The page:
Funerals are considered the most important event of a person’s life with the body prepared by relatives for its mythical journey to the stars. For the living, a funeral is a cause for celebration with dancing, singing and chanting culminating in an elaborate feast complete with animal sacrifices. Historically, Torajans practiced a form of animism where nature and ancestors are worshipped. Today, this belief system functions as a sort of common law which governs community, rituals and crop planting.
Fast Fact: Kete Kesu is a 400-year-old village which is akin to a living museum where travellers wander beneath burial cliffs where tombs are carved from boulders and infants were once entombed in trees.
Don’t Miss: Ancient hanging burial sites where eerily painted eyes peer out from the faces of timber Tau-tau effigies which keep watch over sacred sites.
At the coastal village of Tana Beru on Sulawesi’s south coast, finely-crafted timber hulls of traditional phinisi boats line the palm-fringed beach. Their elegant bows poke through the coconut palm canopy in various stages of construction. The nearby village throbs to the steady ‘thunk’ of timber being struck by craftsmen whose skills have been passed down through generations of boat builders. Skilled craftsmen scamper across hulls and teetering upon bamboo scaffolding as these vessels emerge from the beach. Without the use of blueprints these ship builders follow memorised plans by master shipwrights who build vessels designed to travel far.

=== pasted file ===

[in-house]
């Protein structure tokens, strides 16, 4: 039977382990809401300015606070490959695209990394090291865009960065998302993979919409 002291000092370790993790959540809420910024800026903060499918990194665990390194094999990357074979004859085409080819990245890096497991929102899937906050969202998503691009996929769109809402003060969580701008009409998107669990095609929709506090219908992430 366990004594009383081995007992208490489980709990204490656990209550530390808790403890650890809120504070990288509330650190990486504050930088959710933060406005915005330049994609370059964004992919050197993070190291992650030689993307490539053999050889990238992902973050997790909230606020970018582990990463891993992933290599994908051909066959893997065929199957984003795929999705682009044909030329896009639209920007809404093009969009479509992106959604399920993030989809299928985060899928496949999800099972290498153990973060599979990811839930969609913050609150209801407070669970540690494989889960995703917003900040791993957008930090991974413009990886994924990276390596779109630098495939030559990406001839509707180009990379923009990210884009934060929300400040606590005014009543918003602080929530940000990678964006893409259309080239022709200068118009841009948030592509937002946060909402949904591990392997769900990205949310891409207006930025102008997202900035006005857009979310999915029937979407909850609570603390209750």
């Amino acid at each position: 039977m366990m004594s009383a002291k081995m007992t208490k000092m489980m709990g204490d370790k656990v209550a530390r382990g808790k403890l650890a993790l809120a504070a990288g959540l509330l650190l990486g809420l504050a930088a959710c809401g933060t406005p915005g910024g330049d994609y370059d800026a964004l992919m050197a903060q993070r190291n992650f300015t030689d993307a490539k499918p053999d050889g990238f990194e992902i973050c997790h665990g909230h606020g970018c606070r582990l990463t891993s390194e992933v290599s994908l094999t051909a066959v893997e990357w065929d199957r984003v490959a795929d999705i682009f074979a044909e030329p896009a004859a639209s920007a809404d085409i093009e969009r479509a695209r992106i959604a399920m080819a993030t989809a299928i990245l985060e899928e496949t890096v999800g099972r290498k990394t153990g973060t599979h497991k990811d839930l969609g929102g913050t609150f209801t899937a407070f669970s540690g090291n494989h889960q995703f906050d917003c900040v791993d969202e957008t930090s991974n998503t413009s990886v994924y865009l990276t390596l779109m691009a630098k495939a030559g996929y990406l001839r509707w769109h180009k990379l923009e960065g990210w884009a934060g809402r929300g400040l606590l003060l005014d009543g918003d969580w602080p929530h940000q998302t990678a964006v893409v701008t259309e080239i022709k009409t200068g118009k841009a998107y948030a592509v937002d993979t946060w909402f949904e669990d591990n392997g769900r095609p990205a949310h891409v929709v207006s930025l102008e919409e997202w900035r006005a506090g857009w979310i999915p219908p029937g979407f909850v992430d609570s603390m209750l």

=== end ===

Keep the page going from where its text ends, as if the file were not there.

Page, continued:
Accomplished Indonesian seafarers in their phinisi vessels have played an integral part in the spice trade since ancient times, travelling as far afield as northern Australia. Macassan traders from Sulawesi sailed fleets of beche-de-mer fishing vessels from Makassar to the Kimberley and Arnhem Land, developing relationships with Indigenous Australians over centuries which is depicted in coastal rock art galleries.
UNESCO recognises the cultural significance of the art of boatbuilding and navigation in South Sulawesi (alongside Indonesian batik and shadow-puppetry) as part of a millennia-long seafaring tradition by Bugis and Makassan mariners. Early phinisi vessels were engineless and featured a tall powerful topsail-ketch rig with unusual, permanently standing gaff booms. Today, phinisi are more likely to be engine-powered, but are still hand-built in the South Sulawesi style, and can be seen at harbours across Indonesia.
Fast Fact: Early phinisi trading ships were strictly sail-powered, carving an elegant swathe across the sea as sails billowed with the trade winds, but these days are more likely to be engine-powered.